Should old acquaintance be forgot and something, something, something. Chances are, most people know the tune of the New Year’s song “Auld Lang Syne,” but practically no one knows more than the first few words or what it even means. The fact that many people have consumed a decent amount of alcohol by the time “Auld Lang Syne” is played at midnight Jan. 1 probably doesn’t help either. But for those who are curious what they’ll be singing later, continue reading.
According to Scotland.org, Scottish poet Robert Burns wrote the lyrics to “Auld Lang Syne.” The beloved song can be heard from Brooklyn to Bangkok, but the familiar melody is not the one Burns knew. But what does it mean? The site notes that while the song references the love and kindness that was experienced in the past, it also gives listeners a sense of union and belonging to bring with them into the future. Quite fitting, eh?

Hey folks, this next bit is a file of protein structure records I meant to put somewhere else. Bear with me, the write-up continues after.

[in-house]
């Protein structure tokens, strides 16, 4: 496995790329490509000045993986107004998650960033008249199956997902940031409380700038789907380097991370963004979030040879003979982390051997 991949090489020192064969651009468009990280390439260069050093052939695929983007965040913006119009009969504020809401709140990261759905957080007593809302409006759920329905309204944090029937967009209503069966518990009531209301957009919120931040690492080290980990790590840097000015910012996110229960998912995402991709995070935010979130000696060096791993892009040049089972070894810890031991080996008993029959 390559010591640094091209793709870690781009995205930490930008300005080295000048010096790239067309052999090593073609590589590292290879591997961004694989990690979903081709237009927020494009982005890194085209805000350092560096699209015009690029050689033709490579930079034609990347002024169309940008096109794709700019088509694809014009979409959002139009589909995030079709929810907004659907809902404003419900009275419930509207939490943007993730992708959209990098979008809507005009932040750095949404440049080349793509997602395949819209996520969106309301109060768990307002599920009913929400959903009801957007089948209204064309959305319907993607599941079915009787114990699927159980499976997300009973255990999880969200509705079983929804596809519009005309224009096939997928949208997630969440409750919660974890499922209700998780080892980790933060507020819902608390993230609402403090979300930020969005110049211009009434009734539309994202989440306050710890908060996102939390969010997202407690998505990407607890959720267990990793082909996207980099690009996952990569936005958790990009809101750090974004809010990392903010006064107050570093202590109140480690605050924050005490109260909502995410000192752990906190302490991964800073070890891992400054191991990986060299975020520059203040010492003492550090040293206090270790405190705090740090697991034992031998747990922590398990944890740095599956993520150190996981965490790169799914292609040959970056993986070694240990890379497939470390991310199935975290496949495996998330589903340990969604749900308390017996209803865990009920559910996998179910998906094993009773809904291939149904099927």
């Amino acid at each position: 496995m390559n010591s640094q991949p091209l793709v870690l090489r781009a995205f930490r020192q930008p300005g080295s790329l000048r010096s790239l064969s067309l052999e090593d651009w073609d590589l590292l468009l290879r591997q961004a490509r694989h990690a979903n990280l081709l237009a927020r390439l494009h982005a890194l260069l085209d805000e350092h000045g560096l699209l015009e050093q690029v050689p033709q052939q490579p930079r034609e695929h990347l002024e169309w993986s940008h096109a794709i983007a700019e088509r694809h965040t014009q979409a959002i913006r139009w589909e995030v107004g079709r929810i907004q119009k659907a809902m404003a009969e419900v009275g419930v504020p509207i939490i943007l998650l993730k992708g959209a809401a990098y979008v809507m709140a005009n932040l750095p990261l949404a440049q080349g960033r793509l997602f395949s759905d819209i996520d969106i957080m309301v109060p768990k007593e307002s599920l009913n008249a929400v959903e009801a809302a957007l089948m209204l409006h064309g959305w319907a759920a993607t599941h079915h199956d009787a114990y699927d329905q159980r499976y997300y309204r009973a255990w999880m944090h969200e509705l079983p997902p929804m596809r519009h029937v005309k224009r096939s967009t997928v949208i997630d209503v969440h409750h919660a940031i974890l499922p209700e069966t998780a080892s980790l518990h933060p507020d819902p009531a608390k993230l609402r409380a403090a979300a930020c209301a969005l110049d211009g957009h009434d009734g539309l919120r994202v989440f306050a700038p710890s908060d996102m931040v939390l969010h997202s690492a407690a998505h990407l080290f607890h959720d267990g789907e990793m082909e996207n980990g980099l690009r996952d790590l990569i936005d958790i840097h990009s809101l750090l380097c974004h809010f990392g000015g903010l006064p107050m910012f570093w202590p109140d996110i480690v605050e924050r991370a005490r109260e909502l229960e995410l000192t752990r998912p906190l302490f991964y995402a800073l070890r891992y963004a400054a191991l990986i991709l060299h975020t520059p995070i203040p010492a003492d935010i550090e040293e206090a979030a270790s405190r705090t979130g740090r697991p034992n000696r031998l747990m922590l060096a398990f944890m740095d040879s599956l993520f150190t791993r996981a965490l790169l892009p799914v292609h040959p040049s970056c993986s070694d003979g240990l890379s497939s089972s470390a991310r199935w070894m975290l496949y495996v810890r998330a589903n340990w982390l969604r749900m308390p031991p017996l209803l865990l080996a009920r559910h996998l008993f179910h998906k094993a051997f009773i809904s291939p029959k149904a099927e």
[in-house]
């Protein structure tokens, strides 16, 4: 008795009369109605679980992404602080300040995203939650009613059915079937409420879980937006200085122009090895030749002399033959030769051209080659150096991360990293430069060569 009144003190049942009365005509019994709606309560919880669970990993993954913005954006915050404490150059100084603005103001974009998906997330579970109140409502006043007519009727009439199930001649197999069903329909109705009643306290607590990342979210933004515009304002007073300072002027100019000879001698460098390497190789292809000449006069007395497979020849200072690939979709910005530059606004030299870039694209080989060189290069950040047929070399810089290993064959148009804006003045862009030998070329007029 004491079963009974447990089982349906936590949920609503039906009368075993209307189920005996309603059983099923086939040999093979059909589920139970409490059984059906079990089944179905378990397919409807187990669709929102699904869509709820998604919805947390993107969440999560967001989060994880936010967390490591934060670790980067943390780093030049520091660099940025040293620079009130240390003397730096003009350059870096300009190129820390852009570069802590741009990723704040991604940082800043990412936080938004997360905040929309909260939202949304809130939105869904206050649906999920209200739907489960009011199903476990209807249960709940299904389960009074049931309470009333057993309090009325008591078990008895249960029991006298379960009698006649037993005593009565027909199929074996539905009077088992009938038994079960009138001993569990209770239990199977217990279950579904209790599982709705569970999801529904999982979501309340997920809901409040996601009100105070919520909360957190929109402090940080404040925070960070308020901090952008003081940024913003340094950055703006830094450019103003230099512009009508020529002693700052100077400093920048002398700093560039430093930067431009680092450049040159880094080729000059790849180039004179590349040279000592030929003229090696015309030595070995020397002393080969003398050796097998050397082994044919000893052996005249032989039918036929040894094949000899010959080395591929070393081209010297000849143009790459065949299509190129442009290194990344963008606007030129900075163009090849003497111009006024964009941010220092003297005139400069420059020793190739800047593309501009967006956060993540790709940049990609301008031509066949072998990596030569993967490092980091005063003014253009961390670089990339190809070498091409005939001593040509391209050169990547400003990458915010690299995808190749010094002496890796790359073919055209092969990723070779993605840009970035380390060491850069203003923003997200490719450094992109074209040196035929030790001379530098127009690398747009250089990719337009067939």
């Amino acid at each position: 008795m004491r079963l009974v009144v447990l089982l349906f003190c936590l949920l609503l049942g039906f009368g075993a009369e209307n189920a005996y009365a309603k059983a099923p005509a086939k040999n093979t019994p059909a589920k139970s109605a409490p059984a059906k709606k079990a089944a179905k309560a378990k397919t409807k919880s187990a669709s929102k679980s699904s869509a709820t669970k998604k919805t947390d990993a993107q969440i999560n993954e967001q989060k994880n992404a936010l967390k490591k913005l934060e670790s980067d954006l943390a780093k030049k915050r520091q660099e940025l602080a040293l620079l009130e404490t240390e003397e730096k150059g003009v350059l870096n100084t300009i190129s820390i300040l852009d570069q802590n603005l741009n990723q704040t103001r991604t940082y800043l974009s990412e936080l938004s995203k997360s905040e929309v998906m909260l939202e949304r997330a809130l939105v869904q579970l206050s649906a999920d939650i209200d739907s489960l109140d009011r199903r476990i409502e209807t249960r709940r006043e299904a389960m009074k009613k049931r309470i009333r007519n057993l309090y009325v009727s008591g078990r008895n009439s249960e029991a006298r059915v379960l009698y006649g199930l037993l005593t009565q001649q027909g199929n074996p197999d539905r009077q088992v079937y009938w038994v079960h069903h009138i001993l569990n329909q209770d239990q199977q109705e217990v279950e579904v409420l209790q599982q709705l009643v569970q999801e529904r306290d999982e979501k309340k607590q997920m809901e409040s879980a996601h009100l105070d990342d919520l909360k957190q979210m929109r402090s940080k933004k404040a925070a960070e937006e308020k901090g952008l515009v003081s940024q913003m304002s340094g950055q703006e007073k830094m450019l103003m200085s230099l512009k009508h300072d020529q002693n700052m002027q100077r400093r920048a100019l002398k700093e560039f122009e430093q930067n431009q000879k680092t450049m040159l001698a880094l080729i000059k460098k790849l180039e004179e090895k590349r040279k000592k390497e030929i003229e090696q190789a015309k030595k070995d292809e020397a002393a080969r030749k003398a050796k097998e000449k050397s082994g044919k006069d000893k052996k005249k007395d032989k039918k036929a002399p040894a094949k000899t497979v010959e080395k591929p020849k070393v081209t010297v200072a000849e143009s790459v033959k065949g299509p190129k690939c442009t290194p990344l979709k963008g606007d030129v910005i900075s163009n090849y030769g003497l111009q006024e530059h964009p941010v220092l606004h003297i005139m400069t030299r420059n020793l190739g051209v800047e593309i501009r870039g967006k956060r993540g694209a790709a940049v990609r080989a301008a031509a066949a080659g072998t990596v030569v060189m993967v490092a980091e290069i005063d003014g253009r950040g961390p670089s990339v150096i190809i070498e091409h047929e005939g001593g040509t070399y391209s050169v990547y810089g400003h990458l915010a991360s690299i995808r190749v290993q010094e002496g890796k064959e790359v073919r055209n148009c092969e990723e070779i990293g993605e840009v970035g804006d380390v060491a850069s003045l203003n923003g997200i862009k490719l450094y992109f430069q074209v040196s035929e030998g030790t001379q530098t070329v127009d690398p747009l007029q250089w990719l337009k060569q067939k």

According to the Examiner, “auld lang syne” is Scots for “old long ago.” But in the way its used in the song, it essentially means the “good old days.”
And now you can finally sing the right lyrics:
Should old acquaintance be forgot, and never brought to mind?
Should old acquaintance be forgot, and old lang syne?
For auld lang syne, my dear, for auld lang syne,
we'll take a cup of kindness yet, for auld lang syne.
And surely you'll buy your pint cup! and surely I'll buy mine!
And we'll take a cup o' kindness yet, for auld lang syne.
We two have run about the slopes, and picked the daisies fine;
But we've wandered many a weary foot, since auld lang syne.
We two have paddled in the stream, from morning sun till dine;
But seas between us broad have roared since auld lang syne.
And there's a hand my trusty friend! And give us a hand o' thine!
And we'll take a right good-will draught, for auld lang syne.
Happy New Year!
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